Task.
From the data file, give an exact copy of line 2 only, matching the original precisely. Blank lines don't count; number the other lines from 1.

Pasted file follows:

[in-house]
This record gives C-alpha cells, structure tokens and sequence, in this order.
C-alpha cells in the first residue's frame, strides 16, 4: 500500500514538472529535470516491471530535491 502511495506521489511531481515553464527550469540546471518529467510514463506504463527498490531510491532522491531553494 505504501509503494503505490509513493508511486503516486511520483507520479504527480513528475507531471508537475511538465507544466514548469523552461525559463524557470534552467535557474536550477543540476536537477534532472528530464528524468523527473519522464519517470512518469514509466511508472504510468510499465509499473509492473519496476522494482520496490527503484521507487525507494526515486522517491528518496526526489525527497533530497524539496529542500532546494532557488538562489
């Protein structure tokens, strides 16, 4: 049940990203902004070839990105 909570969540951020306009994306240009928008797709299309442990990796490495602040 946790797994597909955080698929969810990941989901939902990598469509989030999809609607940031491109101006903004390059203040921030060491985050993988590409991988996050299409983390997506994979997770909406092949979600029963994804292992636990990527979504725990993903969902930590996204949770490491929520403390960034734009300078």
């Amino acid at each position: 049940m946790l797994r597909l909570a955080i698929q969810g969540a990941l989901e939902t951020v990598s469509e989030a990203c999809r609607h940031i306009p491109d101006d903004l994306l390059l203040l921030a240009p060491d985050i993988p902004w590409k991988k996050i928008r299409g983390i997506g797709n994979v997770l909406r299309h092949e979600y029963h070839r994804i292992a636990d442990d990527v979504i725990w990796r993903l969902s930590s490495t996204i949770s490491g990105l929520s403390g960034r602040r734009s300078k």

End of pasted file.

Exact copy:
This record gives C-alpha cells, structure tokens and sequence, in this order.